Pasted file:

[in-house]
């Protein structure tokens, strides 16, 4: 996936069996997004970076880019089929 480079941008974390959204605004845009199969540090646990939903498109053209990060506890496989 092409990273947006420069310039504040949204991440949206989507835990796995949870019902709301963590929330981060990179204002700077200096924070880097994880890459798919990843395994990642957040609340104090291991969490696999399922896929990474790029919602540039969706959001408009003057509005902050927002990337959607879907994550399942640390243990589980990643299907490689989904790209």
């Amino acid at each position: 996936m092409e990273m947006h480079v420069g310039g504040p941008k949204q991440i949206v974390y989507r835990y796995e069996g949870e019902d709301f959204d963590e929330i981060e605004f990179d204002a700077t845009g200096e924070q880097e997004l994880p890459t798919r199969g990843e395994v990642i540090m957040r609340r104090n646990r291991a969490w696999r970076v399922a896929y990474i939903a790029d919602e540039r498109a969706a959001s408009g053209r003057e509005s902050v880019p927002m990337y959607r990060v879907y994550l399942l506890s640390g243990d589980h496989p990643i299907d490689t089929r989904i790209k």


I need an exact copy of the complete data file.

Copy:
[in-house]
């Protein structure tokens, strides 16, 4: 996936069996997004970076880019089929 480079941008974390959204605004845009199969540090646990939903498109053209990060506890496989 092409990273947006420069310039504040949204991440949206989507835990796995949870019902709301963590929330981060990179204002700077200096924070880097994880890459798919990843395994990642957040609340104090291991969490696999399922896929990474790029919602540039969706959001408009003057509005902050927002990337959607879907994550399942640390243990589980990643299907490689989904790209």
């Amino acid at each position: 996936m092409e990273m947006h480079v420069g310039g504040p941008k949204q991440i949206v974390y989507r835990y796995e069996g949870e019902d709301f959204d963590e929330i981060e605004f990179d204002a700077t845009g200096e924070q880097e997004l994880p890459t798919r199969g990843e395994v990642i540090m957040r609340r104090n646990r291991a969490w696999r970076v399922a896929y990474i939903a790029d919602e540039r498109a969706a959001s408009g053209r003057e509005s902050v880019p927002m990337y959607r990060v879907y994550l399942l506890s640390g243990d589980h496989p990643i299907d490689t089929r989904i790209k």